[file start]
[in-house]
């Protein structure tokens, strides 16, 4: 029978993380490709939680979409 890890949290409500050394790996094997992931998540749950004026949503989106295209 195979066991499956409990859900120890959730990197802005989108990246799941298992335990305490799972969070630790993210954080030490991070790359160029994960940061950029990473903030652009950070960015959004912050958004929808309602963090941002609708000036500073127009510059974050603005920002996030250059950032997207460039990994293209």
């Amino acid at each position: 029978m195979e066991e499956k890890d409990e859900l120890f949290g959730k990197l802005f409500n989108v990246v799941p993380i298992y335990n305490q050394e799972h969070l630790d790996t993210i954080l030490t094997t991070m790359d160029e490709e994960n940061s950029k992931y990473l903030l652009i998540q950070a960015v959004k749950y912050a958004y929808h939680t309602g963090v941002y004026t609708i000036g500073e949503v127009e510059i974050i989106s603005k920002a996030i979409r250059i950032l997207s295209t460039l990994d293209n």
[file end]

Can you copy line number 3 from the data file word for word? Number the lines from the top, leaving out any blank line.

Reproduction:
């Amino acid at each position: 029978m195979e066991e499956k890890d409990e859900l120890f949290g959730k990197l802005f409500n989108v990246v799941p993380i298992y335990n305490q050394e799972h969070l630790d790996t993210i954080l030490t094997t991070m790359d160029e490709e994960n940061s950029k992931y990473l903030l652009i998540q950070a960015v959004k749950y912050a958004y929808h939680t309602g963090v941002y004026t609708i000036g500073e949503v127009e510059i974050i989106s603005k920002a996030i979409r250059i950032l997207s295209t460039l990994d293209n």